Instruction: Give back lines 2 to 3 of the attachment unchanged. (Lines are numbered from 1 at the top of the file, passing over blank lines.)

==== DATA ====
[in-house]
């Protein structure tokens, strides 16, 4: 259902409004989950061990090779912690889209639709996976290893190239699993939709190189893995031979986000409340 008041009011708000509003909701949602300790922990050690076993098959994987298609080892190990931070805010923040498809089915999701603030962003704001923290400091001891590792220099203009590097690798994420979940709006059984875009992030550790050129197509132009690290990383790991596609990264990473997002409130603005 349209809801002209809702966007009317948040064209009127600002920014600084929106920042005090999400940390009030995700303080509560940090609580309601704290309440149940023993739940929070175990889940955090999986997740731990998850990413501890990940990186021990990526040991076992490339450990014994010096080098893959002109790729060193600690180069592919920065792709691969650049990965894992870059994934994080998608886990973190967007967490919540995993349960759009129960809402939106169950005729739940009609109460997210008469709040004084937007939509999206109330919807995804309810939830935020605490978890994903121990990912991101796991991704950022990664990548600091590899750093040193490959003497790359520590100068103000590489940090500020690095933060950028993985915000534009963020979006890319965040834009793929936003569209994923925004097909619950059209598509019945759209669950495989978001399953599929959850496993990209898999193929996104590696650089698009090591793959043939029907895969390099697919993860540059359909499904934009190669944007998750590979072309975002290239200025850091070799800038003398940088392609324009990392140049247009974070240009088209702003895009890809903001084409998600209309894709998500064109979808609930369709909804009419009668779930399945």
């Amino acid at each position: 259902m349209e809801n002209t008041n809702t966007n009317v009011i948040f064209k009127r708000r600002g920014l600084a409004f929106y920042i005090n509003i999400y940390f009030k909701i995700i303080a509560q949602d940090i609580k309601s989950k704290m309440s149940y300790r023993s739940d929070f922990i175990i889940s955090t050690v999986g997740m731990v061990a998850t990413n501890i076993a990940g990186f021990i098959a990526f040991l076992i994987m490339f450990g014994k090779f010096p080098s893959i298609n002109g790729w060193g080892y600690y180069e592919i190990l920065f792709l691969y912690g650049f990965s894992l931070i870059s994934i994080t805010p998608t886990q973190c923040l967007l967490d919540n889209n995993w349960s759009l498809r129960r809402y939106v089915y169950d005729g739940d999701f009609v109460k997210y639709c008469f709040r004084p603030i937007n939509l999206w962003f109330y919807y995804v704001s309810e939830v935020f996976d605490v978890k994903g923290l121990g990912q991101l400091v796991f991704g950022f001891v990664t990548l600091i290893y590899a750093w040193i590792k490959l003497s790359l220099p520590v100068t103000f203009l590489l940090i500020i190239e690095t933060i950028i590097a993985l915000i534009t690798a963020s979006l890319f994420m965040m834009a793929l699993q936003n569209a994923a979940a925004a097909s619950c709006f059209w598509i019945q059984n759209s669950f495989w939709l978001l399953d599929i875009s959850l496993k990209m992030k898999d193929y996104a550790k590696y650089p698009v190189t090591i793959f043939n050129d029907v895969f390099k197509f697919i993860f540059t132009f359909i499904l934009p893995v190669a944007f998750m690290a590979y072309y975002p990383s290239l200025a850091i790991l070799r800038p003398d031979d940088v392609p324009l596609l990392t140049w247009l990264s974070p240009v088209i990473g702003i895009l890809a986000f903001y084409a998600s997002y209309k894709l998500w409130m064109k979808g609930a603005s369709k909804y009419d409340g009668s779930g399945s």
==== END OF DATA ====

């Protein structure tokens, strides 16, 4: 259902409004989950061990090779912690889209639709996976290893190239699993939709190189893995031979986000409340 008041009011708000509003909701949602300790922990050690076993098959994987298609080892190990931070805010923040498809089915999701603030962003704001923290400091001891590792220099203009590097690798994420979940709006059984875009992030550790050129197509132009690290990383790991596609990264990473997002409130603005 349209809801002209809702966007009317948040064209009127600002920014600084929106920042005090999400940390009030995700303080509560940090609580309601704290309440149940023993739940929070175990889940955090999986997740731990998850990413501890990940990186021990990526040991076992490339450990014994010096080098893959002109790729060193600690180069592919920065792709691969650049990965894992870059994934994080998608886990973190967007967490919540995993349960759009129960809402939106169950005729739940009609109460997210008469709040004084937007939509999206109330919807995804309810939830935020605490978890994903121990990912991101796991991704950022990664990548600091590899750093040193490959003497790359520590100068103000590489940090500020690095933060950028993985915000534009963020979006890319965040834009793929936003569209994923925004097909619950059209598509019945759209669950495989978001399953599929959850496993990209898999193929996104590696650089698009090591793959043939029907895969390099697919993860540059359909499904934009190669944007998750590979072309975002290239200025850091070799800038003398940088392609324009990392140049247009974070240009088209702003895009890809903001084409998600209309894709998500064109979808609930369709909804009419009668779930399945």
């Amino acid at each position: 259902m349209e809801n002209t008041n809702t966007n009317v009011i948040f064209k009127r708000r600002g920014l600084a409004f929106y920042i005090n509003i999400y940390f009030k909701i995700i303080a509560q949602d940090i609580k309601s989950k704290m309440s149940y300790r023993s739940d929070f922990i175990i889940s955090t050690v999986g997740m731990v061990a998850t990413n501890i076993a990940g990186f021990i098959a990526f040991l076992i994987m490339f450990g014994k090779f010096p080098s893959i298609n002109g790729w060193g080892y600690y180069e592919i190990l920065f792709l691969y912690g650049f990965s894992l931070i870059s994934i994080t805010p998608t886990q973190c923040l967007l967490d919540n889209n995993w349960s759009l498809r129960r809402y939106v089915y169950d005729g739940d999701f009609v109460k997210y639709c008469f709040r004084p603030i937007n939509l999206w962003f109330y919807y995804v704001s309810e939830v935020f996976d605490v978890k994903g923290l121990g990912q991101l400091v796991f991704g950022f001891v990664t990548l600091i290893y590899a750093w040193i590792k490959l003497s790359l220099p520590v100068t103000f203009l590489l940090i500020i190239e690095t933060i950028i590097a993985l915000i534009t690798a963020s979006l890319f994420m965040m834009a793929l699993q936003n569209a994923a979940a925004a097909s619950c709006f059209w598509i019945q059984n759209s669950f495989w939709l978001l399953d599929i875009s959850l496993k990209m992030k898999d193929y996104a550790k590696y650089p698009v190189t090591i793959f043939n050129d029907v895969f390099k197509f697919i993860f540059t132009f359909i499904l934009p893995v190669a944007f998750m690290a590979y072309y975002p990383s290239l200025a850091i790991l070799r800038p003398d031979d940088v392609p324009l596609l990392t140049w247009l990264s974070p240009v088209i990473g702003i895009l890809a986000f903001y084409a998600s997002y209309k894709l998500w409130m064109k979808g609930a603005s369709k909804y009419d409340g009668s779930g399945s």